The Academy for diplomacy is self-sustaining and in fact could earn some income for the MOFA and the facilitators. Malawi has been sending diplomats since 1964; while the diplomats from then are not around, the ones that went abroad afterwards are here and can provide helpful facilitations for the MDA. Courses can be from three weeks (persons on the VIP or VVIP entourage), three months, six months, one year, and up to a two-year Masters Course. The MA is for the people that want to secure positions as career diplomats. These in between for various sessions and specializations like trade negotiations, health considerations. Malawians traveling outside the country on behalf of government or private companies or NGOs are all prospective clients of the MDA.

Can all the parliamentary drifters please get into Draft Mode and start drafting such a school into being please?

I am a product of the Banda Administration and his education for national development policy. I soaked in rain, heat and everything in between, listening to the voice of Malawi’s lone Mentor-in-Chief, who also was our President. I once listened to him drone and wax lyrical about Cicero (an Ancient Roman statesman, lawyer, scholar, and writer) during one of his Chichewa Public Lectures. I don’t remember anything being said by Kamuzu in Chichewa; everything he said was in English (with Tembo translating in Chichewa). I went to my dormitory at Chancellor College (current University of Malawi), did a little research (three books), wrote a paper for history, and got a distinction.

I told my friends I was going to pay more attention to Kamuzu. Before he was just a dictator who got rid of his challengers (they were not his enemies; they challenged him, THEN they became enemies), made harsh rules, caused me to almost make my children miss the thrill of holding a baby crocodile art Vic Falls (Kamuzu’s “I’ll make you meat for crocodiles” statement on my mind), and other Kamuzu things. When he flew into the past to dig up Chewa, Ngoni, ancient West African, global histories, he always helped me excel in writing my university courses.

Various changes to our tertiary education are mind boggling:

1.      Make primary school students learn in their vernacular. NO

2.      Bring Malawi Book Service back. YES

3.      CHANGE OF Polytechnic to Malawi University of Business and Applied Sciences. NO because of the acronym MUBAS.

4.      Change MUBAS at Malawi Polytechnics and Business University MAPOBU. YES

5.      Introduce the MOFA Malawi Diplomatic Academy. YES

Malawi at 60 years of independence and 30 of democratic governance, must leap into the next levels of development. The foundations were laid. If you did not know, now you know!


Serbia’s Suspicious Election

Civil Society, Crime & Justice, Democracy, Europe, Featured, Headlines, Human Rights, LGBTQ, Press Freedom, TerraViva United Nations


Credit: Vladimir Zivojinovic/Getty Images

LONDON, Jan 26 2024 (IPS) – Serbia’s December 2023 elections saw the ruling party retain power – but amid a great deal of controversy.

Civil society has cried foul about irregularities in the parliamentary election, but particularly the municipal election in the capital, Belgrade. In recent times Belgrade has been a hotbed of anti-government protests. That’s one of the reasons it’s suspicious that the ruling Serbian Progressive Party (SNS) came first in the city election.

Allegations are that the SNS had ruling party supporters from outside Belgrade temporarily register as city residents so they could cast votes. On election day, civil society observers documented large-scale movements of people into Belgrade, from regions where municipal elections weren’t being held and from Bosnia and Herzegovina and Montenegro. Civil society documented irregularities at 14 per cent of Belgrade voting stations. Many in civil society believe this made the crucial difference in stopping the opposition winning.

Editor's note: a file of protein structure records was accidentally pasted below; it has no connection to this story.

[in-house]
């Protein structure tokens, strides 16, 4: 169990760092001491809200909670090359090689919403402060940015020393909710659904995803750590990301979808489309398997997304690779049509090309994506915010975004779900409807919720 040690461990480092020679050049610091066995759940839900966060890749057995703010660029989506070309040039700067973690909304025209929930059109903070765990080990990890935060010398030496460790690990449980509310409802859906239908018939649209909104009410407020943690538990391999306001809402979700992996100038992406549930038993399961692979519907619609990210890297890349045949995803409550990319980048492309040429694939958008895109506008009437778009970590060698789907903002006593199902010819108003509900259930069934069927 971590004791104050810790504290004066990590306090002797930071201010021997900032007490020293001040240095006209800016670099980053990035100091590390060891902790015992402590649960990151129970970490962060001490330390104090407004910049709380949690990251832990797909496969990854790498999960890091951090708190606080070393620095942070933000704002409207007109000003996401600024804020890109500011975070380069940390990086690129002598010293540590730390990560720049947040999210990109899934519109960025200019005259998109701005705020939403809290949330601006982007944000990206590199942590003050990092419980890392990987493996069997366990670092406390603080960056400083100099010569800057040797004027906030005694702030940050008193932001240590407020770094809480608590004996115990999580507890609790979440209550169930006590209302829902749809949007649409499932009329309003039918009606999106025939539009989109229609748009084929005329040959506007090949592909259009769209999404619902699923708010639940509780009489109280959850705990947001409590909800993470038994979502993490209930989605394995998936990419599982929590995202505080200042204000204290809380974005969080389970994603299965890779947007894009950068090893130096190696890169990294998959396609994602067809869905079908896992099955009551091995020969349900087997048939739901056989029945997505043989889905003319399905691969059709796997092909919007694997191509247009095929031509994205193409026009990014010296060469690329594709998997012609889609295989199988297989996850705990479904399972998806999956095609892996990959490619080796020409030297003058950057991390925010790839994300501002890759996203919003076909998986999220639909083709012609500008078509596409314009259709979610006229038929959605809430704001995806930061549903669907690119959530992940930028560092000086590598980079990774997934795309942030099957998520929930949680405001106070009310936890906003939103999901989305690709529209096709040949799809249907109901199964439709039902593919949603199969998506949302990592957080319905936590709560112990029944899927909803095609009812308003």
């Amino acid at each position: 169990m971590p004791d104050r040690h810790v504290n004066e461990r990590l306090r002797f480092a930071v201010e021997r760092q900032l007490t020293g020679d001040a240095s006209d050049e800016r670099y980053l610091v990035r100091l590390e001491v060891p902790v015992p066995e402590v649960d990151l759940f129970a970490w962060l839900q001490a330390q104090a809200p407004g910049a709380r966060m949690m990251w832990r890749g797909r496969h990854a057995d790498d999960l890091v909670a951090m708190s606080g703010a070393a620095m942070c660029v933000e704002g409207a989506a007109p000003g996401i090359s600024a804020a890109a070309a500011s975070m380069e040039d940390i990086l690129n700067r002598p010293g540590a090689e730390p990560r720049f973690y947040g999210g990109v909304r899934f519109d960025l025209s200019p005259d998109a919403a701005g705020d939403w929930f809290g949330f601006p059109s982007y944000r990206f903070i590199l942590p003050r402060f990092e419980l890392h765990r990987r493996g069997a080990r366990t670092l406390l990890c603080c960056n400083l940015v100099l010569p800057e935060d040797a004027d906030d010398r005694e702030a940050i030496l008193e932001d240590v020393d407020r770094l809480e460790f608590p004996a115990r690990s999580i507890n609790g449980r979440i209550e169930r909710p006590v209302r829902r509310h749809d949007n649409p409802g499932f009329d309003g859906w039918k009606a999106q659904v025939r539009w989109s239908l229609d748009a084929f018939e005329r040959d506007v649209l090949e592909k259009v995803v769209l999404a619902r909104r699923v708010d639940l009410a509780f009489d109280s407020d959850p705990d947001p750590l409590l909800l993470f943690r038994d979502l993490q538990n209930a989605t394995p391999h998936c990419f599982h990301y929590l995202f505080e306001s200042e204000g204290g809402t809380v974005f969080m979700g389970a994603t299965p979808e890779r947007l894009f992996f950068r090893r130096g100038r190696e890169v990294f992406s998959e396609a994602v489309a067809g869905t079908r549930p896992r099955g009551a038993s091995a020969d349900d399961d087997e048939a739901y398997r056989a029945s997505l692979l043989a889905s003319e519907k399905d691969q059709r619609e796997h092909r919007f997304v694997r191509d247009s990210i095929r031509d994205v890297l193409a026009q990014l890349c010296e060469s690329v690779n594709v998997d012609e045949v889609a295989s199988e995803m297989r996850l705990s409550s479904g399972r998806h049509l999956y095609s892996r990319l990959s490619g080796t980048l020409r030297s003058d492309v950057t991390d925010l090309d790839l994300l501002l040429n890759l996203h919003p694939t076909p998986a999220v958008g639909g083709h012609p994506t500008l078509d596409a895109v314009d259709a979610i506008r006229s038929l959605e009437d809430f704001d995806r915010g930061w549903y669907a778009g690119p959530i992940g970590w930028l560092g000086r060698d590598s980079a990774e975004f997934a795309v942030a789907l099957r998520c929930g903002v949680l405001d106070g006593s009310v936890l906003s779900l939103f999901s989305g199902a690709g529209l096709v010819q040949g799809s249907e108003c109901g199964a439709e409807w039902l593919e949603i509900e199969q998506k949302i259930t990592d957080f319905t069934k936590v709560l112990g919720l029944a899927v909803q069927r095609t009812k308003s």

The main opposition coalition, Serbia Against Violence (SPN), which made gains but finished second, has rejected the results. It’s calling for a rerun, with proper safeguards to prevent any repeat of irregularities.

Thousands have taken to the streets of Belgrade to protest about electoral manipulation, rejecting the violation of the most basic principle of democracy – that the people being governed have the right to elect their representatives.

A history of violations

The SNS has held power since 2012. It blends economic neoliberalism with social conservatism and populism, and has presided over declining respect for civic space and media freedoms. In recent years, Serbian environmental activists have been subjected to physical attacks. President Aleksandar Vučić attempted to ban the 2022 EuroPride LGBTQI+ rights march. Journalists have faced public vilification, intimidation and harassment. Far-right nationalist and anti-rights groups have flourished and also target LGBTQI+ people, civil society and journalists.

The SNS has a history of electoral irregularities. The December 2023 vote was a snap election, called just over a year and a half since the previous vote in April 2022, which re-elected Vučić as president. In 2022, the Organization for Security and Co-operation in Europe (OSCE) pointed to an ‘uneven playing field’, characterised by close ties between major media outlets and the government, misuse of public resources, irregularities in campaign financing and pressure on public sector staff to support the SNS.

These same problems were seen in December 2023. Again, the OSCE concluded there’d been systemic SNS advantages. Civil society observers found evidence of vote buying, political pressure on voters, breaches of voting security and pressure on election observers. During the campaign, civil society groups were vilified, opposition officials were subjected to physical and verbal attacks and opposition rallies were prevented.

But the ruling party has denied everything. It’s slurred civil society for calling out irregularities, accusing activists of trying to destabilise Serbia.